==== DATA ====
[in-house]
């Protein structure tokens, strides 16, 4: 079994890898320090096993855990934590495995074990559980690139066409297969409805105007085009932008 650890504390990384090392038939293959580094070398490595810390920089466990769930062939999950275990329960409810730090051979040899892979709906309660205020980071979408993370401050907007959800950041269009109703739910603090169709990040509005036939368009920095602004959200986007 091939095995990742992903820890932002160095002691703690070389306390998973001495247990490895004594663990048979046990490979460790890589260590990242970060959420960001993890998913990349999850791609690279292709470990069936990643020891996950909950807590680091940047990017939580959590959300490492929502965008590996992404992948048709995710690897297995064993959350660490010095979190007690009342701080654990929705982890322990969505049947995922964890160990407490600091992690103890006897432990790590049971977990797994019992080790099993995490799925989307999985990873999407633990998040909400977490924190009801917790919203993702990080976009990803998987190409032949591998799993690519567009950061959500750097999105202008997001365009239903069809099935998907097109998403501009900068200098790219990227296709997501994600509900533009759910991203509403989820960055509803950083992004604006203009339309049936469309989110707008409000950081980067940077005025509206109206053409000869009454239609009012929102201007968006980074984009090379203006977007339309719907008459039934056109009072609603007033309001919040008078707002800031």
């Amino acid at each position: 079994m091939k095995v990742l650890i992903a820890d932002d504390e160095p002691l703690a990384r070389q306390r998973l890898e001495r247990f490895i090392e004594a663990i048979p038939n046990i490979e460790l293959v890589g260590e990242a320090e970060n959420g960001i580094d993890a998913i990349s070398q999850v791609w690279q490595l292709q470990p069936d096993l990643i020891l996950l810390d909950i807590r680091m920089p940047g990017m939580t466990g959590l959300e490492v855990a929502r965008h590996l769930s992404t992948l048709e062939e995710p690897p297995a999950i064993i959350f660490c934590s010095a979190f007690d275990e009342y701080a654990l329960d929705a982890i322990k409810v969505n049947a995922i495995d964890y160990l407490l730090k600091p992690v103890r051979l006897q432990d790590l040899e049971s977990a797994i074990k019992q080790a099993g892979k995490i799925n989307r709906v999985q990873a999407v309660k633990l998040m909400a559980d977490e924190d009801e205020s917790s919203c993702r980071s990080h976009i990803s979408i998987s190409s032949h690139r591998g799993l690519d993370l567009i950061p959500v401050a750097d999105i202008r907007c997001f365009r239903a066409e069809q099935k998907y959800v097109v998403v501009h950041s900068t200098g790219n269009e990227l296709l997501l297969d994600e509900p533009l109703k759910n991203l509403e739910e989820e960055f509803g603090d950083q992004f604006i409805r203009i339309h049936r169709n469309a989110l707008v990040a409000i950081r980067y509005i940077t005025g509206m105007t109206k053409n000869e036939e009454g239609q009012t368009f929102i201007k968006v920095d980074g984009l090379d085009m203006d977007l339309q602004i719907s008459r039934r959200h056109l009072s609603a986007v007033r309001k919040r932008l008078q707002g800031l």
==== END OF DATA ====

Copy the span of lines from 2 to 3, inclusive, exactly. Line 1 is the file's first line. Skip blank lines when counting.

């Protein structure tokens, strides 16, 4: 079994890898320090096993855990934590495995074990559980690139066409297969409805105007085009932008 650890504390990384090392038939293959580094070398490595810390920089466990769930062939999950275990329960409810730090051979040899892979709906309660205020980071979408993370401050907007959800950041269009109703739910603090169709990040509005036939368009920095602004959200986007 091939095995990742992903820890932002160095002691703690070389306390998973001495247990490895004594663990048979046990490979460790890589260590990242970060959420960001993890998913990349999850791609690279292709470990069936990643020891996950909950807590680091940047990017939580959590959300490492929502965008590996992404992948048709995710690897297995064993959350660490010095979190007690009342701080654990929705982890322990969505049947995922964890160990407490600091992690103890006897432990790590049971977990797994019992080790099993995490799925989307999985990873999407633990998040909400977490924190009801917790919203993702990080976009990803998987190409032949591998799993690519567009950061959500750097999105202008997001365009239903069809099935998907097109998403501009900068200098790219990227296709997501994600509900533009759910991203509403989820960055509803950083992004604006203009339309049936469309989110707008409000950081980067940077005025509206109206053409000869009454239609009012929102201007968006980074984009090379203006977007339309719907008459039934056109009072609603007033309001919040008078707002800031």
């Amino acid at each position: 079994m091939k095995v990742l650890i992903a820890d932002d504390e160095p002691l703690a990384r070389q306390r998973l890898e001495r247990f490895i090392e004594a663990i048979p038939n046990i490979e460790l293959v890589g260590e990242a320090e970060n959420g960001i580094d993890a998913i990349s070398q999850v791609w690279q490595l292709q470990p069936d096993l990643i020891l996950l810390d909950i807590r680091m920089p940047g990017m939580t466990g959590l959300e490492v855990a929502r965008h590996l769930s992404t992948l048709e062939e995710p690897p297995a999950i064993i959350f660490c934590s010095a979190f007690d275990e009342y701080a654990l329960d929705a982890i322990k409810v969505n049947a995922i495995d964890y160990l407490l730090k600091p992690v103890r051979l006897q432990d790590l040899e049971s977990a797994i074990k019992q080790a099993g892979k995490i799925n989307r709906v999985q990873a999407v309660k633990l998040m909400a559980d977490e924190d009801e205020s917790s919203c993702r980071s990080h976009i990803s979408i998987s190409s032949h690139r591998g799993l690519d993370l567009i950061p959500v401050a750097d999105i202008r907007c997001f365009r239903a066409e069809q099935k998907y959800v097109v998403v501009h950041s900068t200098g790219n269009e990227l296709l997501l297969d994600e509900p533009l109703k759910n991203l509403e739910e989820e960055f509803g603090d950083q992004f604006i409805r203009i339309h049936r169709n469309a989110l707008v990040a409000i950081r980067y509005i940077t005025g509206m105007t109206k053409n000869e036939e009454g239609q009012t368009f929102i201007k968006v920095d980074g984009l090379d085009m203006d977007l339309q602004i719907s008459r039934r959200h056109l009072s609603a986007v007033r309001k919040r932008l008078q707002g800031l």